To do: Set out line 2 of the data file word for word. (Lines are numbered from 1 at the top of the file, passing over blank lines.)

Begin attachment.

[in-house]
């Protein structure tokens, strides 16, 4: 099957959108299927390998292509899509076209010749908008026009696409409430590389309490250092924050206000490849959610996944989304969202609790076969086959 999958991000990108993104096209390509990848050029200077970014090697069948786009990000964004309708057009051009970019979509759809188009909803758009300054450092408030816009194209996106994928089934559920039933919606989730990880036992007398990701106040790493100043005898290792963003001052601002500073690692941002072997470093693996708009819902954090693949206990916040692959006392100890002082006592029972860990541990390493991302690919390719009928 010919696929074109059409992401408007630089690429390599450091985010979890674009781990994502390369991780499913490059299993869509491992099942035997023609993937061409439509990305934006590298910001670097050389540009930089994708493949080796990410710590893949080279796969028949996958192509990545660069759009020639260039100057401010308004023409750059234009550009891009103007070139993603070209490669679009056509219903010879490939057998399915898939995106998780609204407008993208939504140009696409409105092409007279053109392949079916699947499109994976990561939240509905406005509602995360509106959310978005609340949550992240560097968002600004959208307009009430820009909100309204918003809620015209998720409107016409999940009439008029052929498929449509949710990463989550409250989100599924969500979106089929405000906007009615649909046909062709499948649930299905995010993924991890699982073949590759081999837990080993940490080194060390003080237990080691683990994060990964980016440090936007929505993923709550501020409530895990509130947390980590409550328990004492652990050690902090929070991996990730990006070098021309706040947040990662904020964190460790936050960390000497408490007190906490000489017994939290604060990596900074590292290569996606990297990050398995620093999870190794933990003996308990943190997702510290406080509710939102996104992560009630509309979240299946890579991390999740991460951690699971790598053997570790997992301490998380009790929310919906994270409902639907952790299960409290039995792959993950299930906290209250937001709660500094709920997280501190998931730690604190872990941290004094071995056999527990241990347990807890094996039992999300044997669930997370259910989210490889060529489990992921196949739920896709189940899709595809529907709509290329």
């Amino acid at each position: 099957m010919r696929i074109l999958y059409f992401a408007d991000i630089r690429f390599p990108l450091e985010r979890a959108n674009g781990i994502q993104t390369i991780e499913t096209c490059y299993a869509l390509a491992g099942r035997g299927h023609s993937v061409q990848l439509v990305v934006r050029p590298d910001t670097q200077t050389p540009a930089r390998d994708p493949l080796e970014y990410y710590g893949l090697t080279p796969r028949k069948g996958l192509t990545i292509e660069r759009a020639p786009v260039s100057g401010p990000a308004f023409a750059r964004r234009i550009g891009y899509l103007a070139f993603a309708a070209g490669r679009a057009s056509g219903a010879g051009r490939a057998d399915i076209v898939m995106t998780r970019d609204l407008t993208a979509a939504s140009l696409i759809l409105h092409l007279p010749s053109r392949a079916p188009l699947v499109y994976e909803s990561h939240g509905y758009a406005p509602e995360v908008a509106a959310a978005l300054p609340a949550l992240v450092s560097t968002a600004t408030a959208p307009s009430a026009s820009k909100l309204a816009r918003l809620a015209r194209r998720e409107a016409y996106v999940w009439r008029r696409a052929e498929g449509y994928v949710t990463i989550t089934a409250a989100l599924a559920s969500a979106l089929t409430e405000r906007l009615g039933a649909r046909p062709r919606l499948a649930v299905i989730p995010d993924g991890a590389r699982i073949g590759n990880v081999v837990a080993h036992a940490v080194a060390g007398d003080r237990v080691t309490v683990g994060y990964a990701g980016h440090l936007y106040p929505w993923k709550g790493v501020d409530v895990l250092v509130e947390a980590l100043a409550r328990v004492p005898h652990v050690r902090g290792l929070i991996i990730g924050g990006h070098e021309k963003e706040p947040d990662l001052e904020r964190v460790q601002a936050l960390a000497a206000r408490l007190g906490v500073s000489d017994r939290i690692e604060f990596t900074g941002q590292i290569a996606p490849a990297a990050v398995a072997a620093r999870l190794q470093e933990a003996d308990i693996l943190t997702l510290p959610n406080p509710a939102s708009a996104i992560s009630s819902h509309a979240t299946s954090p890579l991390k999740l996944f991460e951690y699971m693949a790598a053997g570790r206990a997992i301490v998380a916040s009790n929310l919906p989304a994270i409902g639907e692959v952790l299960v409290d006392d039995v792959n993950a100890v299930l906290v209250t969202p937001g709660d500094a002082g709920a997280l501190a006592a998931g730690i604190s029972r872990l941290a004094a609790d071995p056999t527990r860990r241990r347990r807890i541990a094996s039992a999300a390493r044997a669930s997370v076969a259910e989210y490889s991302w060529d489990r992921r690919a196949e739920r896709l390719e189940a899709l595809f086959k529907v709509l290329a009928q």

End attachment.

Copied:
């Protein structure tokens, strides 16, 4: 099957959108299927390998292509899509076209010749908008026009696409409430590389309490250092924050206000490849959610996944989304969202609790076969086959 999958991000990108993104096209390509990848050029200077970014090697069948786009990000964004309708057009051009970019979509759809188009909803758009300054450092408030816009194209996106994928089934559920039933919606989730990880036992007398990701106040790493100043005898290792963003001052601002500073690692941002072997470093693996708009819902954090693949206990916040692959006392100890002082006592029972860990541990390493991302690919390719009928 010919696929074109059409992401408007630089690429390599450091985010979890674009781990994502390369991780499913490059299993869509491992099942035997023609993937061409439509990305934006590298910001670097050389540009930089994708493949080796990410710590893949080279796969028949996958192509990545660069759009020639260039100057401010308004023409750059234009550009891009103007070139993603070209490669679009056509219903010879490939057998399915898939995106998780609204407008993208939504140009696409409105092409007279053109392949079916699947499109994976990561939240509905406005509602995360509106959310978005609340949550992240560097968002600004959208307009009430820009909100309204918003809620015209998720409107016409999940009439008029052929498929449509949710990463989550409250989100599924969500979106089929405000906007009615649909046909062709499948649930299905995010993924991890699982073949590759081999837990080993940490080194060390003080237990080691683990994060990964980016440090936007929505993923709550501020409530895990509130947390980590409550328990004492652990050690902090929070991996990730990006070098021309706040947040990662904020964190460790936050960390000497408490007190906490000489017994939290604060990596900074590292290569996606990297990050398995620093999870190794933990003996308990943190997702510290406080509710939102996104992560009630509309979240299946890579991390999740991460951690699971790598053997570790997992301490998380009790929310919906994270409902639907952790299960409290039995792959993950299930906290209250937001709660500094709920997280501190998931730690604190872990941290004094071995056999527990241990347990807890094996039992999300044997669930997370259910989210490889060529489990992921196949739920896709189940899709595809529907709509290329």